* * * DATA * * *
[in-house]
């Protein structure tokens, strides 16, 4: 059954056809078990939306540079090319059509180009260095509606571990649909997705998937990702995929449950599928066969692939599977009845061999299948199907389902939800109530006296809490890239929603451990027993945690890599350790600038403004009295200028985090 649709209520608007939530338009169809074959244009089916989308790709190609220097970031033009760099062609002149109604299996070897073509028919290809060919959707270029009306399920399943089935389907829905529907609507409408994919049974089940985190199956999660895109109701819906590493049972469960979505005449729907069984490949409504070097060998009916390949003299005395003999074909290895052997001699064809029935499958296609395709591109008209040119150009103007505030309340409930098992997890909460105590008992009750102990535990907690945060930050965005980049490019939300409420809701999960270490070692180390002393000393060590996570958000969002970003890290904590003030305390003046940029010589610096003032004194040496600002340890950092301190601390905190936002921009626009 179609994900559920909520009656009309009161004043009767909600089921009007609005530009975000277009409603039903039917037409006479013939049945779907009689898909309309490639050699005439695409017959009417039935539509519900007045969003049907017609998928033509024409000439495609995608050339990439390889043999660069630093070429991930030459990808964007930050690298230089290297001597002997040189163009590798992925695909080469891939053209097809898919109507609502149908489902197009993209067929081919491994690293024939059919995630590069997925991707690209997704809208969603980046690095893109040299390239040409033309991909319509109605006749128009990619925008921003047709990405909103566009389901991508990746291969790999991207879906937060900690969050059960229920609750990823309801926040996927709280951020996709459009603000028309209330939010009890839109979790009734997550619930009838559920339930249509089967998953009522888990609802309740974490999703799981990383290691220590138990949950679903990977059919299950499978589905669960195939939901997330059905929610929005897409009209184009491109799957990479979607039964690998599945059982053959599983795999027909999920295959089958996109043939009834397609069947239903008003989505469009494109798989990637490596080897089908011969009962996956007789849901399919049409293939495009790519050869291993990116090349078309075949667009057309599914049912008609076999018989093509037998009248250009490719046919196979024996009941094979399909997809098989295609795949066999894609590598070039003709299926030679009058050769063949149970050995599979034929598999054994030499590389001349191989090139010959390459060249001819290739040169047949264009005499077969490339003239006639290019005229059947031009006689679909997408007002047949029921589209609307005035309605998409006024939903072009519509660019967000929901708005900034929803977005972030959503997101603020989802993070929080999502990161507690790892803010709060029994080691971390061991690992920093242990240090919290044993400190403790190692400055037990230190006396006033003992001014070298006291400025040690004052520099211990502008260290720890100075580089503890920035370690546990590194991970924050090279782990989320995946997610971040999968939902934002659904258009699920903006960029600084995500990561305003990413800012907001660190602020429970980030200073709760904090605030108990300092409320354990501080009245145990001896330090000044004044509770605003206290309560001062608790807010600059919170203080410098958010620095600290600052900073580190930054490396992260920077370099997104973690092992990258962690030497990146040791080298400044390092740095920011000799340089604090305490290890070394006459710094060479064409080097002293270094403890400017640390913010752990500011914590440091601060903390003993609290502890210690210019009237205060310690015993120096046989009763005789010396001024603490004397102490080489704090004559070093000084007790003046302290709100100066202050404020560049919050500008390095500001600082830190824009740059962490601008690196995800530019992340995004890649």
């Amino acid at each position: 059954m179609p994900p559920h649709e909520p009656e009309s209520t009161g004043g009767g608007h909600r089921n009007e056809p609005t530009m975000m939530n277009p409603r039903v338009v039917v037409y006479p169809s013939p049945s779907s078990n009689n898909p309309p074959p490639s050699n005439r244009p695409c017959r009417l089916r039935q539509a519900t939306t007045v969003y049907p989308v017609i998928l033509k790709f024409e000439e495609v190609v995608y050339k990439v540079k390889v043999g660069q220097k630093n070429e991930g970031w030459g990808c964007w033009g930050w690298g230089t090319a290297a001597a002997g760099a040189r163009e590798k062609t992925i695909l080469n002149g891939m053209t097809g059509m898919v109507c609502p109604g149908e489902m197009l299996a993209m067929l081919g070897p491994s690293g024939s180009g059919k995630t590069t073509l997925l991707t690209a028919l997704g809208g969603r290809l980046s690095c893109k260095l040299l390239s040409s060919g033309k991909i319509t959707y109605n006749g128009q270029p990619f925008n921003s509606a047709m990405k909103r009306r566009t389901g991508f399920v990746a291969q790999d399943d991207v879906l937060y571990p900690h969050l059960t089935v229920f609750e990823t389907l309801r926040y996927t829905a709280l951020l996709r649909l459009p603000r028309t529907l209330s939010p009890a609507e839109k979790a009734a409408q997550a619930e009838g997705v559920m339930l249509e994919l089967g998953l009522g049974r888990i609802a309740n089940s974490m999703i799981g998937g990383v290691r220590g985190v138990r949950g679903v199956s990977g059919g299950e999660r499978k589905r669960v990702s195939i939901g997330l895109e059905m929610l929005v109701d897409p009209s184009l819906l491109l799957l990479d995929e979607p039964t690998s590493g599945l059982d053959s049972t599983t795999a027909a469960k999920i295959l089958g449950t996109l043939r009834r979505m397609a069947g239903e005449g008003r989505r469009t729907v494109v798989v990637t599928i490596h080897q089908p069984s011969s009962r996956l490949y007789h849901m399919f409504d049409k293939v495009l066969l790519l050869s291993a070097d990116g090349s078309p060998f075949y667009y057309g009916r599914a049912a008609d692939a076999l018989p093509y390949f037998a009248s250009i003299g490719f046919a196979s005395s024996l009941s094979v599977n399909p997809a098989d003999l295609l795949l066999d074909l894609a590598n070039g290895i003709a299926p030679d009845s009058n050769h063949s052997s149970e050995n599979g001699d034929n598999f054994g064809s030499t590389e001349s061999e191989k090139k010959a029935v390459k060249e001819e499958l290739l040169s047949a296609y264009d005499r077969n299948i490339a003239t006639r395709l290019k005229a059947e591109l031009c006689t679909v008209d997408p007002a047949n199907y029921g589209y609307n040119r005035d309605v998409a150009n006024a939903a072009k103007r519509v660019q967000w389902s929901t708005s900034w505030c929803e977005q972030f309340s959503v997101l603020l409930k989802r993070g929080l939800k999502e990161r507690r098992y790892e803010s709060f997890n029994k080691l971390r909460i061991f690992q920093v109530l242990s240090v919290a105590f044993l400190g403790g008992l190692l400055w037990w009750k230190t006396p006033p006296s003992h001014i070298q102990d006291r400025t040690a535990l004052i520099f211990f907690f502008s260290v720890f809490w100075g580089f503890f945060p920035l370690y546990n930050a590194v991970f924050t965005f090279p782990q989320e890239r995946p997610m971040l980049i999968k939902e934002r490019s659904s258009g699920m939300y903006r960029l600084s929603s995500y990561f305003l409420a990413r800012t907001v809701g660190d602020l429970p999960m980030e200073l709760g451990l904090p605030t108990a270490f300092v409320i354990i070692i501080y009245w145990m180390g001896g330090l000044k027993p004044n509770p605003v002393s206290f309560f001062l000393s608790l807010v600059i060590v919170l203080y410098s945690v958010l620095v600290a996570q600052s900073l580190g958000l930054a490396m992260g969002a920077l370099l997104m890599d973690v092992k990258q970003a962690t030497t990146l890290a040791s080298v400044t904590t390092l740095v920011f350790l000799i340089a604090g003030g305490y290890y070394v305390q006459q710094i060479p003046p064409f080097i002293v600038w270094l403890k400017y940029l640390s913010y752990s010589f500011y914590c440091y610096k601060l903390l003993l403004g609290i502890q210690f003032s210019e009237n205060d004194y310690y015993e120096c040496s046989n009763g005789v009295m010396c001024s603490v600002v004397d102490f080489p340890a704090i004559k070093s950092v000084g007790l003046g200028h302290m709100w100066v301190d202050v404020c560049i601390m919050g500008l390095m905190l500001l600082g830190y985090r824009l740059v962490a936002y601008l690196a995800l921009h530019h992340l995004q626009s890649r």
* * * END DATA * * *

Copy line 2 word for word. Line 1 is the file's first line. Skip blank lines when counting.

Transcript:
């Protein structure tokens, strides 16, 4: 059954056809078990939306540079090319059509180009260095509606571990649909997705998937990702995929449950599928066969692939599977009845061999299948199907389902939800109530006296809490890239929603451990027993945690890599350790600038403004009295200028985090 649709209520608007939530338009169809074959244009089916989308790709190609220097970031033009760099062609002149109604299996070897073509028919290809060919959707270029009306399920399943089935389907829905529907609507409408994919049974089940985190199956999660895109109701819906590493049972469960979505005449729907069984490949409504070097060998009916390949003299005395003999074909290895052997001699064809029935499958296609395709591109008209040119150009103007505030309340409930098992997890909460105590008992009750102990535990907690945060930050965005980049490019939300409420809701999960270490070692180390002393000393060590996570958000969002970003890290904590003030305390003046940029010589610096003032004194040496600002340890950092301190601390905190936002921009626009 179609994900559920909520009656009309009161004043009767909600089921009007609005530009975000277009409603039903039917037409006479013939049945779907009689898909309309490639050699005439695409017959009417039935539509519900007045969003049907017609998928033509024409000439495609995608050339990439390889043999660069630093070429991930030459990808964007930050690298230089290297001597002997040189163009590798992925695909080469891939053209097809898919109507609502149908489902197009993209067929081919491994690293024939059919995630590069997925991707690209997704809208969603980046690095893109040299390239040409033309991909319509109605006749128009990619925008921003047709990405909103566009389901991508990746291969790999991207879906937060900690969050059960229920609750990823309801926040996927709280951020996709459009603000028309209330939010009890839109979790009734997550619930009838559920339930249509089967998953009522888990609802309740974490999703799981990383290691220590138990949950679903990977059919299950499978589905669960195939939901997330059905929610929005897409009209184009491109799957990479979607039964690998599945059982053959599983795999027909999920295959089958996109043939009834397609069947239903008003989505469009494109798989990637490596080897089908011969009962996956007789849901399919049409293939495009790519050869291993990116090349078309075949667009057309599914049912008609076999018989093509037998009248250009490719046919196979024996009941094979399909997809098989295609795949066999894609590598070039003709299926030679009058050769063949149970050995599979034929598999054994030499590389001349191989090139010959390459060249001819290739040169047949264009005499077969490339003239006639290019005229059947031009006689679909997408007002047949029921589209609307005035309605998409006024939903072009519509660019967000929901708005900034929803977005972030959503997101603020989802993070929080999502990161507690790892803010709060029994080691971390061991690992920093242990240090919290044993400190403790190692400055037990230190006396006033003992001014070298006291400025040690004052520099211990502008260290720890100075580089503890920035370690546990590194991970924050090279782990989320995946997610971040999968939902934002659904258009699920903006960029600084995500990561305003990413800012907001660190602020429970980030200073709760904090605030108990300092409320354990501080009245145990001896330090000044004044509770605003206290309560001062608790807010600059919170203080410098958010620095600290600052900073580190930054490396992260920077370099997104973690092992990258962690030497990146040791080298400044390092740095920011000799340089604090305490290890070394006459710094060479064409080097002293270094403890400017640390913010752990500011914590440091601060903390003993609290502890210690210019009237205060310690015993120096046989009763005789010396001024603490004397102490080489704090004559070093000084007790003046302290709100100066202050404020560049919050500008390095500001600082830190824009740059962490601008690196995800530019992340995004890649």